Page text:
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THE MOST ancient apple tree in the Pacific Northwest is the sole remaining remnant of an orchard planted in 1826 at Fort Vancouver. “The poor old duffer is over 180 years old and still producing,” marvels Donald Olson, author of a new travel guide to 60 of the best gardens in Oregon, Washington and British Columbia. You’ll find here not only a fine, concise introductory essay on the history of gardens in our region, but also photos, descriptions and details sure to lure you out to visit gardens both new and familiar. Best of all, most gardens in the book are no more than a day trip away, or at most an easy weekend jaunt.

I admit to being embarrassed by all I’ve learned from “The Pacific Northwest Garden Tour,” (Timber Press, $24.95). I’ve lived right here my entire life and never knew that, in addition to the venerable apple tree, the Fort Vancouver National Historic Site boasts a re-creation of the original kitchen garden planted by the British Hudson’s Bay Company.

Did everyone but me know that Everett has an art-filled arboretum so well designed that Olson describes it as “having the coherence and sophistication you’d expect to find in a well-maintained private garden”? He rates it as the top garden in the book for take-away lessons, including its urban tree walk showcasing trees short enough not to interfere with power lines.

Turns out Olson, who splits his time between homes in New York and Portland, has written more than 35 guidebooks, many for Frommer’s. This is his first garden guide. “When you write about gardens, you write about the spirit of a place,” he says simply.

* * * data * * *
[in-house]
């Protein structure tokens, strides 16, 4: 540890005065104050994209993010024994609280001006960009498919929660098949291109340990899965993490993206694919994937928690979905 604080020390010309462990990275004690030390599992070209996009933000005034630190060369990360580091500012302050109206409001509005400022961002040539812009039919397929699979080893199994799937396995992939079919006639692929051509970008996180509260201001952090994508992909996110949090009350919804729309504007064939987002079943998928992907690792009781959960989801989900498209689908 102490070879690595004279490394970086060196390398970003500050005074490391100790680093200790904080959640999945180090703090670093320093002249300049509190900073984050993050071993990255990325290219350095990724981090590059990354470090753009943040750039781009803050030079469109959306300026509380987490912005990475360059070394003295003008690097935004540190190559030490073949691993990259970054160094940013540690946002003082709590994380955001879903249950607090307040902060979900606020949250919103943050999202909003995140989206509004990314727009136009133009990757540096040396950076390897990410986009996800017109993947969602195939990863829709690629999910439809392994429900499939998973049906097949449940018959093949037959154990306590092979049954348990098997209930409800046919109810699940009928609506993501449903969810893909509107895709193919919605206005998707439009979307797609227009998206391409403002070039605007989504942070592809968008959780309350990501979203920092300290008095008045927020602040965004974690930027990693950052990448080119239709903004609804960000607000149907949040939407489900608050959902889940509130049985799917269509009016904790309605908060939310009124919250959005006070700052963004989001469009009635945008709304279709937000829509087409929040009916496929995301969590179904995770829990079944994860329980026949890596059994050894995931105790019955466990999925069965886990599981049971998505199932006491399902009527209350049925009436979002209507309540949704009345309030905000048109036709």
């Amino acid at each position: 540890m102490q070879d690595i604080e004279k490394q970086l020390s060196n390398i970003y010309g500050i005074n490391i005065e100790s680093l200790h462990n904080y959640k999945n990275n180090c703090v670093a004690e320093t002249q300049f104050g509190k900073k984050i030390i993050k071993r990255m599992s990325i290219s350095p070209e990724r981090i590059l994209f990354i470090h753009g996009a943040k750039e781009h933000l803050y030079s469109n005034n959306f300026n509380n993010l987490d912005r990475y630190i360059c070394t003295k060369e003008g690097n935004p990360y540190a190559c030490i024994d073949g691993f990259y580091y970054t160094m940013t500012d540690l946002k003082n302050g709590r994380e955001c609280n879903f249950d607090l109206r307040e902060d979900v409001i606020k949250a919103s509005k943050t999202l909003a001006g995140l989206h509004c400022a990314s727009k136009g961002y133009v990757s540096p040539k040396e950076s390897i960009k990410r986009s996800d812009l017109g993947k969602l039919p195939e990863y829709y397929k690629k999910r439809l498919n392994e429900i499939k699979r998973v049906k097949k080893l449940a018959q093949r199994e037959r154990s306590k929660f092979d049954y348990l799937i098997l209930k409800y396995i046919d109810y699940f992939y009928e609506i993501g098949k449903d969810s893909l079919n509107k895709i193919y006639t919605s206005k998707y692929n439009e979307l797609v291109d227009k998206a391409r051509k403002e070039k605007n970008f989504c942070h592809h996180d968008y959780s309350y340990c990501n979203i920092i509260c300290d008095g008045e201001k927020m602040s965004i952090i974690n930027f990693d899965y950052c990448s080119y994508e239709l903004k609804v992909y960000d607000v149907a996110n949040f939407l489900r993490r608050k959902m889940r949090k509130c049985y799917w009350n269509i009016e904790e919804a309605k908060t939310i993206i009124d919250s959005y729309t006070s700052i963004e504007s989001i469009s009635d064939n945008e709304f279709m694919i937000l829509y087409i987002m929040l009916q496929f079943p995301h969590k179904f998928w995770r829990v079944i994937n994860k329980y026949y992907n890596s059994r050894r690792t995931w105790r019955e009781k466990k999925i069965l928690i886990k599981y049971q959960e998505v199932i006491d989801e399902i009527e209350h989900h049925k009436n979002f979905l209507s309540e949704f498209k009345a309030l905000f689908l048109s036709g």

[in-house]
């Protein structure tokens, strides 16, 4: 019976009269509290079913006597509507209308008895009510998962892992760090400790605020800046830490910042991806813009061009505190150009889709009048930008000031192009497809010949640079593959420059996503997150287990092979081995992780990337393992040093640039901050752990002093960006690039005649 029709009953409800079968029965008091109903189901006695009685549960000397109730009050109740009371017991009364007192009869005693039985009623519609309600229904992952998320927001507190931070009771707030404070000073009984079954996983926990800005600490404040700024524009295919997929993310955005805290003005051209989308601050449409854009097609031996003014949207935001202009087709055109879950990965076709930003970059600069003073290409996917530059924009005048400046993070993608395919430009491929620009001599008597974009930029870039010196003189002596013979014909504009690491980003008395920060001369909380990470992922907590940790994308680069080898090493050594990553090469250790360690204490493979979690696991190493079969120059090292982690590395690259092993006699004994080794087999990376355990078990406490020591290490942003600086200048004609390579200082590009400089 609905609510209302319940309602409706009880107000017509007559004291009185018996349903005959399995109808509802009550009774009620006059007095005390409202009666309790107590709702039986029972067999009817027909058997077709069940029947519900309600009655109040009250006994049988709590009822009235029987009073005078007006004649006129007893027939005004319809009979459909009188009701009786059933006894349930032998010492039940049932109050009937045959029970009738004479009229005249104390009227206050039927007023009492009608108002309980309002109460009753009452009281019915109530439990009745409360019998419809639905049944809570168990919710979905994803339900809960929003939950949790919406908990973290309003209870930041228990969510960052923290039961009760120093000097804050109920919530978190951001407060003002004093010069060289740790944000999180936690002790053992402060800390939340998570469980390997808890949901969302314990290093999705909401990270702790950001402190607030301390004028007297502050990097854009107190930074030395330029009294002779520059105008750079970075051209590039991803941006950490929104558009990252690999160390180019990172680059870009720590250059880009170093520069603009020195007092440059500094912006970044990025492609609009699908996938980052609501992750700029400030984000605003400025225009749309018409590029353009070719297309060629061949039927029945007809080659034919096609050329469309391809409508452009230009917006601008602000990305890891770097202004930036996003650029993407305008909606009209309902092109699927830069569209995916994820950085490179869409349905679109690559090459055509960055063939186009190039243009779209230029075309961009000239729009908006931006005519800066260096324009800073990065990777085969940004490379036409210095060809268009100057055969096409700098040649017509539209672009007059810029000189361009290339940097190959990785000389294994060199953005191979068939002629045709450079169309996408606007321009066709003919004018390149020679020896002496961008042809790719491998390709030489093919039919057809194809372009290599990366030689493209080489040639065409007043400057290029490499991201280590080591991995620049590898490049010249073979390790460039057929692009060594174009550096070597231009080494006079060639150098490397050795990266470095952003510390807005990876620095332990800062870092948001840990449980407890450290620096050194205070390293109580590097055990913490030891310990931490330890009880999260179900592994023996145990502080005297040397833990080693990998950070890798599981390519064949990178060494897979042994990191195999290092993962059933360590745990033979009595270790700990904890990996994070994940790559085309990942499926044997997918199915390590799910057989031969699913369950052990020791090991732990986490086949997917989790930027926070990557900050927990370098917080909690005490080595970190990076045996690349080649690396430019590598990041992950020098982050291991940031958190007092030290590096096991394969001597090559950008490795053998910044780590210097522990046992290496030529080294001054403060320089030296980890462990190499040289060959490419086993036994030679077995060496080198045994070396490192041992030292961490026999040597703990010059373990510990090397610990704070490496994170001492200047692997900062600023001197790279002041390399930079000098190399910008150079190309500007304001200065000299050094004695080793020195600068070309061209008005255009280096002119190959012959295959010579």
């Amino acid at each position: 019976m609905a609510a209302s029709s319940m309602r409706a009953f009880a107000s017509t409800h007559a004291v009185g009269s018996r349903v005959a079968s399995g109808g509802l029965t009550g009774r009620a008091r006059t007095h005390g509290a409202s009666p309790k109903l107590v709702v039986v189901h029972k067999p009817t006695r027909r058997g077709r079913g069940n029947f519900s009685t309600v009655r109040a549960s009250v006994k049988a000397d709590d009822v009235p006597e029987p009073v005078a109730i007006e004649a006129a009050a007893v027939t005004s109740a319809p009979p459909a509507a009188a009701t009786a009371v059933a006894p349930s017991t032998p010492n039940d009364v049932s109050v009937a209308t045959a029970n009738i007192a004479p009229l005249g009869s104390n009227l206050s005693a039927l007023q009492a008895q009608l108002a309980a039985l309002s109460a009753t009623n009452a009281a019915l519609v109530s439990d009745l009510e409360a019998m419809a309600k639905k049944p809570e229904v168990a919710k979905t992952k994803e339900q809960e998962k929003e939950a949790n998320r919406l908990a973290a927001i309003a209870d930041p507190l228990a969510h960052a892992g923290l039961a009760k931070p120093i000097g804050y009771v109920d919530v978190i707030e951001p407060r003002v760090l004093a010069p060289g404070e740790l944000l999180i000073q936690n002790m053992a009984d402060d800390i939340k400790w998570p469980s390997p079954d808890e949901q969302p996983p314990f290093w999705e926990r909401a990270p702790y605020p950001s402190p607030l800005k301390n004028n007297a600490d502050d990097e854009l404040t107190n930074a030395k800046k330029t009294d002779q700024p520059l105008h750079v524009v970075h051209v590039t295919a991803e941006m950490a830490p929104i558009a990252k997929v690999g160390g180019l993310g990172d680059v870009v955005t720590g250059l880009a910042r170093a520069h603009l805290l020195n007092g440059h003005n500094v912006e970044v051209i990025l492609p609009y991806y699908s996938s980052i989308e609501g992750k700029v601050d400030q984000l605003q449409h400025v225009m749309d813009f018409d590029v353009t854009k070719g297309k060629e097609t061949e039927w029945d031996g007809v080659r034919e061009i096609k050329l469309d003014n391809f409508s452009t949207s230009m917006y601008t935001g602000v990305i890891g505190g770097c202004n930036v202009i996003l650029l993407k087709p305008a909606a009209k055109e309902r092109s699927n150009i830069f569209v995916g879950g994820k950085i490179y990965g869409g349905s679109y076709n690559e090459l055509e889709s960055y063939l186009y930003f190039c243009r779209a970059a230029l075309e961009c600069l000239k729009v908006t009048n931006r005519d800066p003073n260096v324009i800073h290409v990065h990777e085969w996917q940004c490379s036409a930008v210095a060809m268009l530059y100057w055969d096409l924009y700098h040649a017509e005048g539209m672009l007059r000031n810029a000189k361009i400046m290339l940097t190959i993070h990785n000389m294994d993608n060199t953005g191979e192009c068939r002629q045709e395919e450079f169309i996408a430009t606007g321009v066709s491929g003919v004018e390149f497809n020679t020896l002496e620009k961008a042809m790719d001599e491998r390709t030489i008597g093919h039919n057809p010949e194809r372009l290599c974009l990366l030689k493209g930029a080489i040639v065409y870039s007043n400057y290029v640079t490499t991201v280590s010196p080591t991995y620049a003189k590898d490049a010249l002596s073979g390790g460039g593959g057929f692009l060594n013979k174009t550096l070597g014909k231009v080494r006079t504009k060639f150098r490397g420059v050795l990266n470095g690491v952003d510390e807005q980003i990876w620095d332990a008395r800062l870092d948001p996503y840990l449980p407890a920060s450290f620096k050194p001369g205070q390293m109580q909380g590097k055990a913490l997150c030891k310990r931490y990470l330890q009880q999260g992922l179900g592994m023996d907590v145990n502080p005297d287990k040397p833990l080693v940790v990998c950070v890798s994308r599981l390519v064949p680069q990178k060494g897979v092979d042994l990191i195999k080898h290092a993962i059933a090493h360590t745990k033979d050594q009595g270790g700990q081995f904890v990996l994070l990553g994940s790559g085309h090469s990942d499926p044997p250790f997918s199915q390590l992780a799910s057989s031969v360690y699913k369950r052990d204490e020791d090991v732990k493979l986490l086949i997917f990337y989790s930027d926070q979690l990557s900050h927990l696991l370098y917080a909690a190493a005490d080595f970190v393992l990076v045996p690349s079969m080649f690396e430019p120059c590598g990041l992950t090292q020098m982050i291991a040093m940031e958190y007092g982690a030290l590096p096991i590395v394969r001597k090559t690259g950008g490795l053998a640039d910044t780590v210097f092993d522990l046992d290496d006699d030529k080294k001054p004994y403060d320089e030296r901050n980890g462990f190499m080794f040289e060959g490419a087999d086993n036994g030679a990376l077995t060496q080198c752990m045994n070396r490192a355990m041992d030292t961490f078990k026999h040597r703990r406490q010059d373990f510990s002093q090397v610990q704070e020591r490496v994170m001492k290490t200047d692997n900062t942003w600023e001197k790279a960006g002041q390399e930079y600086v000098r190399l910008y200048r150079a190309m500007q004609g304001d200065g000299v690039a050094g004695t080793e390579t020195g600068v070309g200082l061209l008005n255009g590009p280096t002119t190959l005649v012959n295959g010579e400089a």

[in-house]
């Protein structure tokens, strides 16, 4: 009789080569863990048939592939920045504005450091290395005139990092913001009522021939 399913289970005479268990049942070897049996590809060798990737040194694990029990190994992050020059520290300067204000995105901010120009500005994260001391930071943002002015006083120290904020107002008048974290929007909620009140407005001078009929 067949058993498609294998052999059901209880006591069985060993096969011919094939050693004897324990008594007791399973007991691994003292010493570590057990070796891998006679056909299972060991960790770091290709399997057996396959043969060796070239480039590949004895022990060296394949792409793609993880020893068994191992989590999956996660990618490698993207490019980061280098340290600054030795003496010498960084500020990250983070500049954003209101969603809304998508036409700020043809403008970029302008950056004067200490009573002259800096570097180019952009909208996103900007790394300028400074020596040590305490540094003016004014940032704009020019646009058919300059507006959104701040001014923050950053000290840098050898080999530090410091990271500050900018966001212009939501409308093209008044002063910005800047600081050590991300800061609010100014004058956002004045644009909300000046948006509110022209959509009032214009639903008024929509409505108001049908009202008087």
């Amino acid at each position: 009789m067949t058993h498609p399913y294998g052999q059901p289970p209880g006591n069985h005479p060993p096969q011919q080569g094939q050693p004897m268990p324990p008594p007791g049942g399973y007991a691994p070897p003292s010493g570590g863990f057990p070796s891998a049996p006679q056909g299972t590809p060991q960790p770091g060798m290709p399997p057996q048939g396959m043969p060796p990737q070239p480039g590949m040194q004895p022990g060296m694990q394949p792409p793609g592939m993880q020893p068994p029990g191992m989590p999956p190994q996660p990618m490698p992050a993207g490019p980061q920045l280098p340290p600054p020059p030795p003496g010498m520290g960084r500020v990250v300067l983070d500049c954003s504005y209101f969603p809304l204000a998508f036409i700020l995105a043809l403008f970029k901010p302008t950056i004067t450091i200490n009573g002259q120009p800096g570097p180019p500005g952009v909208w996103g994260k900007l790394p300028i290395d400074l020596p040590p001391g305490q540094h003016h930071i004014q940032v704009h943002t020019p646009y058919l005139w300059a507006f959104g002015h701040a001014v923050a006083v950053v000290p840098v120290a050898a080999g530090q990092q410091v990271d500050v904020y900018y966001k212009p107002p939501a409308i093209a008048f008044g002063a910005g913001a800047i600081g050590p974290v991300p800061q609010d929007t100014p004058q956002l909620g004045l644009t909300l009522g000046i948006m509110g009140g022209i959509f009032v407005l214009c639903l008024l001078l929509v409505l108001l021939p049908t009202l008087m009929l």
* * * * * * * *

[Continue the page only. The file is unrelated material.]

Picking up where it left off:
Why did Olson, who has written about cities around the country and in Europe, decide to focus on Northwest gardens? “Because this is one of the greatest garden belts in the world,” he says. “This is the guidebook I wish had been available to me when I first moved to the Pacific Northwest.”

Which Seattle-area gardens does Olson most admire? The Bloedel Reserve, on Bainbridge Island, with its primeval moss garden and guesthouse designed by Paul Kirk in the 1960s. And the Dunn Gardens in North Seattle, which are a rare example of an Olmsted Brothers private estate garden. Bellevue Botanical Garden was an exciting discovery for Olson. The only Seattle-area garden that didn’t thrill him was the Woodland Park Rose Garden. And yet, with Olson’s love of garden history, he can’t help pointing out that our rose garden is home to a secret; a scion of the oldest rose bush in the Pacific Northwest is planted there.

And next time we’re in Portland? Be sure to visit Lan Su Chinese Garden, Olson says, calling it “a superlative urban garden created by artisans from Suzhou, China.” He also suggests Elk Rock Garden of the Bishop’s Close, designed by the Olmsted Brothers with meandering paths above the Willamette River.

The guide book emphasizes gardens for every season. Kubota Garden in South Seattle, the Seattle Japanese Garden in the Arboretum and the Portland Japanese Garden are known for their gorgeous fall color. You can enjoy the Pacific Bonsai Museum in Federal Way all year round because as the weather cools the plants are enclosed in glass-fronted, shrine-like display cases to keep them warm. “When cold, wet weather sets in, don’t forget to visit the magnificent collection of plants in the Volunteer Park Conservatory,” says Olson, proving this world traveler has become a true Northwesterner.

Valerie Easton is a Seattle freelance writer. Reach her at